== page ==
DO – Approach conferences with a battle plan. You should work an event like Sherman marching through Georgia. Make sure you get the conference attendee list with your paid sponsorship or registration and schedule meetings BEFORE the event. Have a target list of people you’d like to see in addition to your scheduled meetings. Bring your pitch book and one pager (if applicable) and plenty of business cards. If you are planning a dinner or lunch or golf outing, have the invites out at least 3 weeks in advance for maximum attendance.
DON’T – Stalk people. While this may seem counter to targeting attendees, there is a difference between seeking people out or asking mutual contacts for introductions and tailing people through an event. Once upon a time, there was a conference that offered homing devices to all attendees. It was not unusual to see an investor darting through the exhibit hall with 10 asset managers hard on their heels. It’s like Wild Kingdom - No one wants to be the antelope at the watering hole. Don’t approach people in bathrooms or lie in wait for them outside of lunches or other conference activities.
DO – Practice your elevator speech in advance. You need to be able to clearly articulate your value proposition in a NON-SALESY way. Rehearse a 2-minute and a 5-minute version. Role play with your colleagues how to seamlessly move from talk about a lunch speaker/panel/weather/golf outing into a quick summary of what you do.
DO – Ask questions when talking to your prospects. No one wants to hear a monologue about you or your firm. When practicing your elevator pitch, think of some questions to ask attendees to make the conversation more interactive. If you’ve done your homework on the attendees in advance this should be easy. Search Google for news or their website for RFPs and other information prior to the event.
DON’T – Commandeer your speaker spot (panel or standalone) to talk about your fund. Seriously. People will pass notes or text each other about you in the audience if you do this. Others may walk out. You’ll be known as “that speaker.” If you are lucky enough to get a speaking slot, think about how you can educate the audience. What is happening in the markets? What makes a particular investment strategy interesting? What is the outlook for a strategy? Always educate, never sell. Exception to the rule? Meet the manager, speed dating type of pitch events.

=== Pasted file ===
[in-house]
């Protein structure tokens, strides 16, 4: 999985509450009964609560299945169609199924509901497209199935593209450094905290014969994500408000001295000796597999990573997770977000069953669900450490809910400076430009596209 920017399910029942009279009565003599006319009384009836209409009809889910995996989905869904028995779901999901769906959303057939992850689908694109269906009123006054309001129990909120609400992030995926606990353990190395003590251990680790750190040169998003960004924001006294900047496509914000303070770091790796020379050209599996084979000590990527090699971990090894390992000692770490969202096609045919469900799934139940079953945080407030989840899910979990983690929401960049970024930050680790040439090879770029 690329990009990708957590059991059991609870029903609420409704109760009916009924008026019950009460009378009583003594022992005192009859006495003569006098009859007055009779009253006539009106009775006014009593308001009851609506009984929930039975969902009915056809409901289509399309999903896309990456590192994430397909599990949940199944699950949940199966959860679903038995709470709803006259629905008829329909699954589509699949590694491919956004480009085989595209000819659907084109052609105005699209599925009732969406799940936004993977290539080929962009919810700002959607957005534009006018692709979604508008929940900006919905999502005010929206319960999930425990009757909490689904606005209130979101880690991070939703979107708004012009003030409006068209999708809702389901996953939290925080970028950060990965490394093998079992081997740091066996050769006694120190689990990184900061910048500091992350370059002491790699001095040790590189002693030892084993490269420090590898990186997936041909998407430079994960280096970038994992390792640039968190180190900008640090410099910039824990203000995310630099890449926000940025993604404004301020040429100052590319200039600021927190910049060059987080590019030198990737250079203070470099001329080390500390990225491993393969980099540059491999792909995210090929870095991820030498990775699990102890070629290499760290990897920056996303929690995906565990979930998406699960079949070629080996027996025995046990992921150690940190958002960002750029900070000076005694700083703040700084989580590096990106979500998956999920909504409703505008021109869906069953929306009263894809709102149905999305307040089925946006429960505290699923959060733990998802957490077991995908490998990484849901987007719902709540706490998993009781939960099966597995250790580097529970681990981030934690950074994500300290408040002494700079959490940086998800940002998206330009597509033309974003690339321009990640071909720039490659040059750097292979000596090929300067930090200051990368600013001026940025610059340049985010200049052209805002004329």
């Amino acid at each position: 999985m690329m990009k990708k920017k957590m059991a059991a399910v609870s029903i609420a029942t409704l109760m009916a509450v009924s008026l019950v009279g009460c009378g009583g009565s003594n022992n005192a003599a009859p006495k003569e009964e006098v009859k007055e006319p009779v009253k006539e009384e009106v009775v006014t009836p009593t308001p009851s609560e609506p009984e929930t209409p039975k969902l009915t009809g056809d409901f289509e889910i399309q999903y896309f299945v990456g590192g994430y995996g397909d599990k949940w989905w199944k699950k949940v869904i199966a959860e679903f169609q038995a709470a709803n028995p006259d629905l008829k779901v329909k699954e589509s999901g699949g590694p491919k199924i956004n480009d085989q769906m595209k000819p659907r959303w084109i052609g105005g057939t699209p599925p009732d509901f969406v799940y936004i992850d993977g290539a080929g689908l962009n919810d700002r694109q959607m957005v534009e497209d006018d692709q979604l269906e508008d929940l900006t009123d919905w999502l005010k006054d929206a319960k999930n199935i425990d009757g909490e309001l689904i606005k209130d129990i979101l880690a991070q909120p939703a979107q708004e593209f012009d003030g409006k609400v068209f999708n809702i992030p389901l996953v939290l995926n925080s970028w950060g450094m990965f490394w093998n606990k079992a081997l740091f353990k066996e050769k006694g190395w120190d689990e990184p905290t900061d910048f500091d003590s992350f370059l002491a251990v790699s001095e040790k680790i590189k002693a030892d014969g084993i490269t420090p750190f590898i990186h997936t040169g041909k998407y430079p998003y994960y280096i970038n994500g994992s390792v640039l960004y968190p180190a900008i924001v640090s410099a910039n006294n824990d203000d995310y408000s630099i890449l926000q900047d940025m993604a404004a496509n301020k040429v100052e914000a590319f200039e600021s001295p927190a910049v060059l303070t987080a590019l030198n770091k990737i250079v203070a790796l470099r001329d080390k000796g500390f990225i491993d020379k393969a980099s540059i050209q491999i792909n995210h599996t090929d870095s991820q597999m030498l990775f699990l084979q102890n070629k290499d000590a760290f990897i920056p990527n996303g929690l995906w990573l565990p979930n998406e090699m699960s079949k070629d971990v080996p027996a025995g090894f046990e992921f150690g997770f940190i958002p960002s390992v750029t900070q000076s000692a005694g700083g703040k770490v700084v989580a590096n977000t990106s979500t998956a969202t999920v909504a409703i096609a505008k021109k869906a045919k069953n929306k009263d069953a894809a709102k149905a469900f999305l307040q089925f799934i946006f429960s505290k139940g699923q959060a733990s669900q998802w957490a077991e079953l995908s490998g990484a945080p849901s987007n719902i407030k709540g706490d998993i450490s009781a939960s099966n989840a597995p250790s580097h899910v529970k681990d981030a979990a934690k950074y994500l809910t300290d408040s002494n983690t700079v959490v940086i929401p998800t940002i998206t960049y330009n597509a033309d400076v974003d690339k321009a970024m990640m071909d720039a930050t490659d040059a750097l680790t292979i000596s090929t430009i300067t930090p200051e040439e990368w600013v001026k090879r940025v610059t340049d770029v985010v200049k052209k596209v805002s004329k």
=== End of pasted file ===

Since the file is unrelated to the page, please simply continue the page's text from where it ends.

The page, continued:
DON’T – Sit behind your exhibit table if you have one. Stand up and move around in front of your exhibit so you can engage with people. If you sit, the only people that come up will be people that either know you or who want to have a serious conversation. You can miss more casual opportunities if you’re sitting down.
DO – Delegate effectively. If you aren’t a good public speaker and you have one in the firm, select him or her for speaking roles. If someone is better at marketing or capital raising, put them at cocktail parties or at the booth. There shouldn’t be a lot of ego involved in conferences – it’s a job function just like any other. Select the best person for roles to generate the most interest and effectively raise assets.
DO - Agree to follow ups during your conversations. The goal is to move the ball forward and have a plan (and buy in) to send follow-up emails including pitch books, monthly updates, commentary, white papers or other information. If you don't have a plan to continue forward momentum, you might as well not have gone to the conference at all.
Stay tuned in November for more unsolicited fund raising advice!
There are high correlations all around us. For example, there is a very high correlation between the per capital consumption of cheese and the number of people who are killed by their bedsheets each year. Hedge funds currently have historically high correlations to the indices. Is this a tragedy waiting to happen? Time will tell, but it's really too early to call.
According to HFR, emerging managers performed best during last 12 months, gaining 11.3% through 1H2014.
Diversity funds (women and minoirites have outperformed the HF universe at large during the last 12 months, gaining 11.1% through 1H2014
Marco/CTA funds led performance in August 2014. The beginning of a comeback?
Pattern recognition helps PE and VC firms recognize successful investments?
Seven high quality hedge fund start ups launching in London